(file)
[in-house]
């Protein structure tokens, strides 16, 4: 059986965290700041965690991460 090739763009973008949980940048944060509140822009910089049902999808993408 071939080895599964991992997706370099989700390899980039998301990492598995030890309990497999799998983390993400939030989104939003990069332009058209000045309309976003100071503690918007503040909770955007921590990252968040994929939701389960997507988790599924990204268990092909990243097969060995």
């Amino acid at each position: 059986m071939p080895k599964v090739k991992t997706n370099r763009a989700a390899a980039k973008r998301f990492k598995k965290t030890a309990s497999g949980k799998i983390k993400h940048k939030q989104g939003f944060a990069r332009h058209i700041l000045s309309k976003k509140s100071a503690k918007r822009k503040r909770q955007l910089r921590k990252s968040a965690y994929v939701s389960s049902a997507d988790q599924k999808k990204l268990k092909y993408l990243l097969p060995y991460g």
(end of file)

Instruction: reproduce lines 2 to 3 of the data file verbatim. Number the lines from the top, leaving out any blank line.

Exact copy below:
């Protein structure tokens, strides 16, 4: 059986965290700041965690991460 090739763009973008949980940048944060509140822009910089049902999808993408 071939080895599964991992997706370099989700390899980039998301990492598995030890309990497999799998983390993400939030989104939003990069332009058209000045309309976003100071503690918007503040909770955007921590990252968040994929939701389960997507988790599924990204268990092909990243097969060995």
């Amino acid at each position: 059986m071939p080895k599964v090739k991992t997706n370099r763009a989700a390899a980039k973008r998301f990492k598995k965290t030890a309990s497999g949980k799998i983390k993400h940048k939030q989104g939003f944060a990069r332009h058209i700041l000045s309309k976003k509140s100071a503690k918007r822009k503040r909770q955007l910089r921590k990252s968040a965690y994929v939701s389960s049902a997507d988790q599924k999808k990204l268990k092909y993408l990243l097969p060995y991460g």